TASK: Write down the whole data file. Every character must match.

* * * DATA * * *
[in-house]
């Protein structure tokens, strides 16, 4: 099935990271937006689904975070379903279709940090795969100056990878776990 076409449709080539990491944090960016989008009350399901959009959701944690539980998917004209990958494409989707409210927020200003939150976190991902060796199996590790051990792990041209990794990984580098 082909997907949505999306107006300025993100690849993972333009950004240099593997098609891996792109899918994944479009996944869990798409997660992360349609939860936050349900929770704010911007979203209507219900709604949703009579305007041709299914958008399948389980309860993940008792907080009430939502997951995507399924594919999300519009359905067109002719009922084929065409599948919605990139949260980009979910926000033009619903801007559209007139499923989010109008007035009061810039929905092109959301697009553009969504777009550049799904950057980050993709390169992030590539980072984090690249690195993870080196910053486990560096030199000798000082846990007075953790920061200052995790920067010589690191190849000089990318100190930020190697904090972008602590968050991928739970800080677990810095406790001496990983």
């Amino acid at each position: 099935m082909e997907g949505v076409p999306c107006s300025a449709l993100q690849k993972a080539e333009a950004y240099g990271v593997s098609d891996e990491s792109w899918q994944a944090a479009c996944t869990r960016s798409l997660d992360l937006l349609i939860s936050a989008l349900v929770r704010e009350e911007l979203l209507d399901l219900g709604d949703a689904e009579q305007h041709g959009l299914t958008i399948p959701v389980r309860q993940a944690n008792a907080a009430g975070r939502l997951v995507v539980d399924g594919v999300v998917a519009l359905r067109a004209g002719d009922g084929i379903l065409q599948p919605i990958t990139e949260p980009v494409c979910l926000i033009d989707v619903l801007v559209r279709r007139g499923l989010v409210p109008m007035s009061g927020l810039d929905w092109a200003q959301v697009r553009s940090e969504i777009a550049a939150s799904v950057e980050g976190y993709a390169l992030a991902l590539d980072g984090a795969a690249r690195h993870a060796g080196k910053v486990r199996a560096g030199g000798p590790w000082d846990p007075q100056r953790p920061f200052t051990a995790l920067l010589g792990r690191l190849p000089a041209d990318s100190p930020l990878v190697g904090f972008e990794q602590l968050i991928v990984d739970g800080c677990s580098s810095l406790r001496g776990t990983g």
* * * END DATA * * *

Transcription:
[in-house]
């Protein structure tokens, strides 16, 4: 099935990271937006689904975070379903279709940090795969100056990878776990 076409449709080539990491944090960016989008009350399901959009959701944690539980998917004209990958494409989707409210927020200003939150976190991902060796199996590790051990792990041209990794990984580098 082909997907949505999306107006300025993100690849993972333009950004240099593997098609891996792109899918994944479009996944869990798409997660992360349609939860936050349900929770704010911007979203209507219900709604949703009579305007041709299914958008399948389980309860993940008792907080009430939502997951995507399924594919999300519009359905067109002719009922084929065409599948919605990139949260980009979910926000033009619903801007559209007139499923989010109008007035009061810039929905092109959301697009553009969504777009550049799904950057980050993709390169992030590539980072984090690249690195993870080196910053486990560096030199000798000082846990007075953790920061200052995790920067010589690191190849000089990318100190930020190697904090972008602590968050991928739970800080677990810095406790001496990983």
């Amino acid at each position: 099935m082909e997907g949505v076409p999306c107006s300025a449709l993100q690849k993972a080539e333009a950004y240099g990271v593997s098609d891996e990491s792109w899918q994944a944090a479009c996944t869990r960016s798409l997660d992360l937006l349609i939860s936050a989008l349900v929770r704010e009350e911007l979203l209507d399901l219900g709604d949703a689904e009579q305007h041709g959009l299914t958008i399948p959701v389980r309860q993940a944690n008792a907080a009430g975070r939502l997951v995507v539980d399924g594919v999300v998917a519009l359905r067109a004209g002719d009922g084929i379903l065409q599948p919605i990958t990139e949260p980009v494409c979910l926000i033009d989707v619903l801007v559209r279709r007139g499923l989010v409210p109008m007035s009061g927020l810039d929905w092109a200003q959301v697009r553009s940090e969504i777009a550049a939150s799904v950057e980050g976190y993709a390169l992030a991902l590539d980072g984090a795969a690249r690195h993870a060796g080196k910053v486990r199996a560096g030199g000798p590790w000082d846990p007075q100056r953790p920061f200052t051990a995790l920067l010589g792990r690191l190849p000089a041209d990318s100190p930020l990878v190697g904090f972008e990794q602590l968050i991928v990984d739970g800080c677990s580098s810095l406790r001496g776990t990983g």